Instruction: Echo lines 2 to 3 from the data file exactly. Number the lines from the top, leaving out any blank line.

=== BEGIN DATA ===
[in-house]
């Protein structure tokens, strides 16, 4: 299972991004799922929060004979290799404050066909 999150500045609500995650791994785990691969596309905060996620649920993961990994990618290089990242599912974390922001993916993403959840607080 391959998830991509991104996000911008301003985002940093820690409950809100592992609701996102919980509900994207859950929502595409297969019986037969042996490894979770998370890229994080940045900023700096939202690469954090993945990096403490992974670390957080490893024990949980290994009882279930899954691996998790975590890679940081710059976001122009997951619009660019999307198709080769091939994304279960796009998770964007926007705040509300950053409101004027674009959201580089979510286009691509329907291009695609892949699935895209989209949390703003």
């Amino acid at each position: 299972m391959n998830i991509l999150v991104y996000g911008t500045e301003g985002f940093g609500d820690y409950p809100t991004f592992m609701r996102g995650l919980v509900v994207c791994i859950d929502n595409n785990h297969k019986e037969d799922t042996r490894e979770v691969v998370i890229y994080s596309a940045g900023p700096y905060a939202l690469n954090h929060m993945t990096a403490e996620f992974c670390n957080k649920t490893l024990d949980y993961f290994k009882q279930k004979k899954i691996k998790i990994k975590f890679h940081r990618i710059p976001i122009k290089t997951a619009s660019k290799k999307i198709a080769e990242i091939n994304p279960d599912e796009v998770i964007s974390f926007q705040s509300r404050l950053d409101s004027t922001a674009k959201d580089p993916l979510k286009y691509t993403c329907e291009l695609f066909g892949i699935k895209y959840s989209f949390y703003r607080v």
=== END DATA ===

């Protein structure tokens, strides 16, 4: 299972991004799922929060004979290799404050066909 999150500045609500995650791994785990691969596309905060996620649920993961990994990618290089990242599912974390922001993916993403959840607080 391959998830991509991104996000911008301003985002940093820690409950809100592992609701996102919980509900994207859950929502595409297969019986037969042996490894979770998370890229994080940045900023700096939202690469954090993945990096403490992974670390957080490893024990949980290994009882279930899954691996998790975590890679940081710059976001122009997951619009660019999307198709080769091939994304279960796009998770964007926007705040509300950053409101004027674009959201580089979510286009691509329907291009695609892949699935895209989209949390703003």
């Amino acid at each position: 299972m391959n998830i991509l999150v991104y996000g911008t500045e301003g985002f940093g609500d820690y409950p809100t991004f592992m609701r996102g995650l919980v509900v994207c791994i859950d929502n595409n785990h297969k019986e037969d799922t042996r490894e979770v691969v998370i890229y994080s596309a940045g900023p700096y905060a939202l690469n954090h929060m993945t990096a403490e996620f992974c670390n957080k649920t490893l024990d949980y993961f290994k009882q279930k004979k899954i691996k998790i990994k975590f890679h940081r990618i710059p976001i122009k290089t997951a619009s660019k290799k999307i198709a080769e990242i091939n994304p279960d599912e796009v998770i964007s974390f926007q705040s509300r404050l950053d409101s004027t922001a674009k959201d580089p993916l979510k286009y691509t993403c329907e291009l695609f066909g892949i699935k895209y959840s989209f949390y703003r607080v």